Analog and Mixed Signal Design -CMOS and Beyond-

Thursday, September 22, 2016
6:15 AM to 7:30 AM
UTA 7.532
Free and open to the public

The electronics industry in the last four decades, approached the circuit and system design from the perspective of building the system with the lowest power, lowest area, and highest speed irrespective of the application. However, with Internet-of-Things and Big data picking up, the next generation of computing and communication system is moving towards having - a cloud where all the computing and storage are done, a hand-held or dummy terminal that communicates with the cloud at very high data rates to get all the required information, and the usual base-station which forms the backbone of the communication network. 

CMOS is finding it difficult to meet all the requirements of such systems and may no longer be the optimal and unique solution for building all parts of such systems. Time may be right to approach the overall system design using the “Divide-and-Conquer” methodology – build the storage and compute resources in the cloud and base-stations using the best possible technology for the maximum speed, and highest storage density, but not necessarily the lowest power. This technology giving us the speed and storage density benefit needed for cloud and base-stations could be a hybrid solution. The remaining parts of the system, where power is a critical requirement, can be built using CMOS technology or by using other low-power hybrid solutions. 

This talk will focus on my past research experiences and future ideas of various hybrid analog and mixed signal solutions that not only use different technology nodes but also use signal

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Bibhu Datta Sahoo

Research Scientist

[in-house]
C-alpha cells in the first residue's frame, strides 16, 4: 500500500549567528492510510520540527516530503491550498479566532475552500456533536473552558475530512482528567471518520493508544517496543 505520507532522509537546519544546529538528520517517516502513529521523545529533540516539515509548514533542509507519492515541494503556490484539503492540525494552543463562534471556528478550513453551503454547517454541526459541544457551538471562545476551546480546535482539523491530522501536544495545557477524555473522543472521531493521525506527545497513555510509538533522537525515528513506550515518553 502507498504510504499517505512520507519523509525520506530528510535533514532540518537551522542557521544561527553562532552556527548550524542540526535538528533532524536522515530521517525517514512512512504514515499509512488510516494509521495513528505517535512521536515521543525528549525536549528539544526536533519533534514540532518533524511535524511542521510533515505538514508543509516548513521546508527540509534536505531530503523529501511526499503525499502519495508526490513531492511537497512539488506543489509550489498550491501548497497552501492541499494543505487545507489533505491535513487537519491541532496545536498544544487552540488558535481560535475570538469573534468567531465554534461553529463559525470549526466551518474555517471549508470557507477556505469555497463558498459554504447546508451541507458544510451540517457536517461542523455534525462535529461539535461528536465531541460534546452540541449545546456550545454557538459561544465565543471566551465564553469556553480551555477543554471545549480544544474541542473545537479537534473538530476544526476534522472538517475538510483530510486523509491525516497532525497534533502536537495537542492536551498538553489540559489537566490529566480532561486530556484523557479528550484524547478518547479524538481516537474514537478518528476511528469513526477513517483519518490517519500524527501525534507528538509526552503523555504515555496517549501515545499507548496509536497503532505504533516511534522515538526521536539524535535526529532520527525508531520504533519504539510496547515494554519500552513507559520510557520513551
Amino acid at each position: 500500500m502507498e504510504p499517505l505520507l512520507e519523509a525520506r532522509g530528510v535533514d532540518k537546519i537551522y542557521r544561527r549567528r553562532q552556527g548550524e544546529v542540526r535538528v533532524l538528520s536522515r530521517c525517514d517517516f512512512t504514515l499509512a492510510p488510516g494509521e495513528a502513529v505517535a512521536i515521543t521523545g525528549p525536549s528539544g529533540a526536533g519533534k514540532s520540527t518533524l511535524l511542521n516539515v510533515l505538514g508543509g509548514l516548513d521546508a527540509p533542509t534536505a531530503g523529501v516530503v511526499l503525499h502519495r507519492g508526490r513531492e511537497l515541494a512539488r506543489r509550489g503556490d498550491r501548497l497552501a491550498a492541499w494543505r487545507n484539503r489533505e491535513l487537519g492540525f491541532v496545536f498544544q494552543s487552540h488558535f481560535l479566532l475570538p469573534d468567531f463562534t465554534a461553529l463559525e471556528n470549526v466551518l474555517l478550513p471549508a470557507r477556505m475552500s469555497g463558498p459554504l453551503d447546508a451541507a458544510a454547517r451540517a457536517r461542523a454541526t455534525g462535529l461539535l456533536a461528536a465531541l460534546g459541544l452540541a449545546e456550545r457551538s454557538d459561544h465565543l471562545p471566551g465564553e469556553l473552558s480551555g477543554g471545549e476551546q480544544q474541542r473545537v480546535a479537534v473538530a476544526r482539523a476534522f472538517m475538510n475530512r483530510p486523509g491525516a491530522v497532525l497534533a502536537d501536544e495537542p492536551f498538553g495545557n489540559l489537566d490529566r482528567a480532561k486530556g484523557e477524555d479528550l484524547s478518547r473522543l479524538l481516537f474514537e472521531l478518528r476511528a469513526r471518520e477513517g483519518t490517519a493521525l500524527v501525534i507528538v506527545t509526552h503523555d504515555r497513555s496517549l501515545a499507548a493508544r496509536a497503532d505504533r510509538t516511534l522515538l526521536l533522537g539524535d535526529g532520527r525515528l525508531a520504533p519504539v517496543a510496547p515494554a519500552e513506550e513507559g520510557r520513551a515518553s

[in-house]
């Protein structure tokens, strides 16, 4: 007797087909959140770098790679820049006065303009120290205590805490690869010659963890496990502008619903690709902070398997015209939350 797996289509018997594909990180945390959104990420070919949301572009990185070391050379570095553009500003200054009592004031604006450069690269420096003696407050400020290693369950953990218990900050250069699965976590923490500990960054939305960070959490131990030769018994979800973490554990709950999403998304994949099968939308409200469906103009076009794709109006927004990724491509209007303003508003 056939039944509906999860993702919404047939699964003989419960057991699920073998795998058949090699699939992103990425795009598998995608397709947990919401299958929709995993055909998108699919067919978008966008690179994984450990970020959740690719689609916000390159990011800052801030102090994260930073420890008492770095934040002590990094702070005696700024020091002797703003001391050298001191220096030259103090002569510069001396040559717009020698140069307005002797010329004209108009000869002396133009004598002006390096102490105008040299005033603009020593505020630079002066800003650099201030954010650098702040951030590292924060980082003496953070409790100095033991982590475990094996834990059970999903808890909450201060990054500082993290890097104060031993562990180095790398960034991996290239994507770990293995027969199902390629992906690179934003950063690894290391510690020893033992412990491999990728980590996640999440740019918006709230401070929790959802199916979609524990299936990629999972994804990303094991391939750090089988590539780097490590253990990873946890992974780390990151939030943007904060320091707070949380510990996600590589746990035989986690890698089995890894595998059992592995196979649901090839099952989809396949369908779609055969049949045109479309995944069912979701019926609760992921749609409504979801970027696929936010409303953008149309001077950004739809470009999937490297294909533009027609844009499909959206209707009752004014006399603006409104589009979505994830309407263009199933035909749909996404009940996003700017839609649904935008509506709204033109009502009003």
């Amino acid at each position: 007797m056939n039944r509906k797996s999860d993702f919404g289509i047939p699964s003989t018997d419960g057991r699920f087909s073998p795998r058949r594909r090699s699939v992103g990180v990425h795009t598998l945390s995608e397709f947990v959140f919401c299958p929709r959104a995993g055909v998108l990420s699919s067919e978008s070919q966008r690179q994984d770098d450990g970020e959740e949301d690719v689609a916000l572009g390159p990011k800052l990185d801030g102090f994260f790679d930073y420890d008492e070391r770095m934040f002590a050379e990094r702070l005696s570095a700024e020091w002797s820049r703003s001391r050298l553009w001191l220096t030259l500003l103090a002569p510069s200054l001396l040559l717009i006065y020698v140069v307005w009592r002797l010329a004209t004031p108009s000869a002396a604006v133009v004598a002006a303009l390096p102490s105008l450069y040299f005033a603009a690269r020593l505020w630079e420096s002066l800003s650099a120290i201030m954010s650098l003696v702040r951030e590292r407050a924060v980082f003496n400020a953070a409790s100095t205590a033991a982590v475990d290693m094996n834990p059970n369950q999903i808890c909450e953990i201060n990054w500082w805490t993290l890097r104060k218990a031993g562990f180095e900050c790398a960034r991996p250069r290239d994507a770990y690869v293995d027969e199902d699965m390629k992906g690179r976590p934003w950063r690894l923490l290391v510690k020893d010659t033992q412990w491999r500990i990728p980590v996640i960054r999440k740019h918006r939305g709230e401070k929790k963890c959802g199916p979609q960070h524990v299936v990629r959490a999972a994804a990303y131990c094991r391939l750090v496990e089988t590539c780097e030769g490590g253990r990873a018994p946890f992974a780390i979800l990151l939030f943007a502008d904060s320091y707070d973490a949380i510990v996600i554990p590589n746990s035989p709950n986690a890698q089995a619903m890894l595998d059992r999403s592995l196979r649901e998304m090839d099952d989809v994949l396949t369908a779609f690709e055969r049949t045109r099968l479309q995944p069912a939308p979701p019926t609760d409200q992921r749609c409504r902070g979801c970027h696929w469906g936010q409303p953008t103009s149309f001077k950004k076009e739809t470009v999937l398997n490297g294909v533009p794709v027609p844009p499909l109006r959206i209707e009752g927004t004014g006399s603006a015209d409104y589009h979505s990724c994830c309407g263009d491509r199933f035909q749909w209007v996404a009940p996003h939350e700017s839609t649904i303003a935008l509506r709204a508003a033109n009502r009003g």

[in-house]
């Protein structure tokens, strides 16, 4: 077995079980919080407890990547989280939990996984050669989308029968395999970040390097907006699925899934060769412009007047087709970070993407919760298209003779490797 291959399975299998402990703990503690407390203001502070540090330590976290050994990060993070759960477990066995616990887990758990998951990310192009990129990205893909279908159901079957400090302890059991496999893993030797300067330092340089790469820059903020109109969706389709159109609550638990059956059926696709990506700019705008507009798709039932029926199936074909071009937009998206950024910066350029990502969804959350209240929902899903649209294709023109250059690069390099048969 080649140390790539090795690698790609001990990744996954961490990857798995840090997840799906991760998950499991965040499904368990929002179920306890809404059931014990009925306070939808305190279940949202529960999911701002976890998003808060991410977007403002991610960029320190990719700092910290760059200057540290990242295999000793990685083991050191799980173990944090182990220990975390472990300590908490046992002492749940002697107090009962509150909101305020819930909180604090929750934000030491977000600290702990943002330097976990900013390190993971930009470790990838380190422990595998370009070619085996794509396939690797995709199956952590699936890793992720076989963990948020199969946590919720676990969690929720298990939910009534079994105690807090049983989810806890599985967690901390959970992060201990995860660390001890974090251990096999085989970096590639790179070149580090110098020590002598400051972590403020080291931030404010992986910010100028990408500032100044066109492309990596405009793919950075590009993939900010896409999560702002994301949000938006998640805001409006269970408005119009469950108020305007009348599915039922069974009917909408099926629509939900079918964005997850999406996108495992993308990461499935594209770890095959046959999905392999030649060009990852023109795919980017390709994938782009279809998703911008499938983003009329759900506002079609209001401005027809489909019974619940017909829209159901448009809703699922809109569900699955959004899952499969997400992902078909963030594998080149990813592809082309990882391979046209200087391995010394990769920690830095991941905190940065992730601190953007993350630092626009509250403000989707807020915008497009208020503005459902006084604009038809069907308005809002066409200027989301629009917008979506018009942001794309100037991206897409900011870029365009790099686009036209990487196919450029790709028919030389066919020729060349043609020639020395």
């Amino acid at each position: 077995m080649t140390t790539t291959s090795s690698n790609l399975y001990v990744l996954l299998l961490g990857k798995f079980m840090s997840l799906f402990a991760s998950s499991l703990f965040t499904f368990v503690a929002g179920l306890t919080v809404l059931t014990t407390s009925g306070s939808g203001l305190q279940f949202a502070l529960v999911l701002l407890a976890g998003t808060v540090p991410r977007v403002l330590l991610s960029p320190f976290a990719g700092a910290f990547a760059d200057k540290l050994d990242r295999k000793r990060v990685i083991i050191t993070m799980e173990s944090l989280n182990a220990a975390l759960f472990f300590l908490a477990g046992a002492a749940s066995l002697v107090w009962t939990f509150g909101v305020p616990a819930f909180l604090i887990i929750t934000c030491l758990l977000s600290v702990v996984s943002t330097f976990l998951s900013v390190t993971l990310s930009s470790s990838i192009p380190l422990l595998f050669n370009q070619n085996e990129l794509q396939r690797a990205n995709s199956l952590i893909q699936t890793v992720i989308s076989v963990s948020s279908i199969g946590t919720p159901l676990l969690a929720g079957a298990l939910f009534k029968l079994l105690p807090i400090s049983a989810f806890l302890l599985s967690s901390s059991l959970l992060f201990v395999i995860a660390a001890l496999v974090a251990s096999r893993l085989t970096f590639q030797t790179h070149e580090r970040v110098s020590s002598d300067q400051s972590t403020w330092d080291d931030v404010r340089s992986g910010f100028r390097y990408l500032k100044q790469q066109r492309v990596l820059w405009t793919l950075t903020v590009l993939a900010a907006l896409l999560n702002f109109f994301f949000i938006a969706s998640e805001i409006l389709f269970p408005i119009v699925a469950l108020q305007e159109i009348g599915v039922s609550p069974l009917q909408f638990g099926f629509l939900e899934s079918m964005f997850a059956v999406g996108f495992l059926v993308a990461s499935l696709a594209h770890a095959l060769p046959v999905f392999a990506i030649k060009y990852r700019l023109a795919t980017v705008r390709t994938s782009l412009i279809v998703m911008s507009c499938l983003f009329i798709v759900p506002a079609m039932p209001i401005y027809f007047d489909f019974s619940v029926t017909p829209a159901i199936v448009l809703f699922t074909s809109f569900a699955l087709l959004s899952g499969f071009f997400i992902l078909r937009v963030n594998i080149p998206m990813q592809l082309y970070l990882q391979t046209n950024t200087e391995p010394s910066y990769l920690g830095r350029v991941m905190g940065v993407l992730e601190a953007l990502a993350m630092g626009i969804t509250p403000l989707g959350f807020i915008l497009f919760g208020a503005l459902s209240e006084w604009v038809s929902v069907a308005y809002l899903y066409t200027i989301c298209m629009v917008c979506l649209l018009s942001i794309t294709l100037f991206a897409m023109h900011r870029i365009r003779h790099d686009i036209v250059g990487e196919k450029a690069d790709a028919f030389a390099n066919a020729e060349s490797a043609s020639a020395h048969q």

University of Illinois at Urbana-Champaign

Bibhu Datta Sahoo received the B.Tech. degree in electrical engineering from the Indian Institute of Technology, Kharagpur, India, in 1998, the M.S.E.E. degree from the University of Minnesota, Minneapolis, MN, USA, in 2000, and the Ph.D.E.E. Degree from the University of California, Los Angeles in 2009. From 2000 to 2006, he was with DSP Microelectronics Group, Broadcom Corporation, Irvine, CA, where he designed analog and digital integrated circuits for signal-processing applications. From December 2008 to February 2010, he was with Maxlinear Inc., Carlsbad, CA, where he was involved in designing integrated circuits for CMOS TV tuners. From March 2010 to November 2010, he was a Post-Doctoral Researcher with the University of California, Los Angeles. From December 2010 to December 2011, he was an Assistant Professor with the Department of Electronics and Electrical Communication Engineering, Indian Institute of Technology, Kharagpur, India. From January 2012 to December 2015, he was an Associate Professor with the Department of Electronics and Communication Engineering, Amrita University, Amritapuri, India. Since January 2016 he has been a Research Scientist at University of Illinois at Urbana-Champaign. His research interests include analog and mixed signal circuit design, data converters, and signal processing. 

He received the 2008 Analog Devices Outstanding Student Designer Award. He was the Associate Editor of IEEE Transactions on Circuits and Systems-II from Aug. 2014 to Dec. 2015.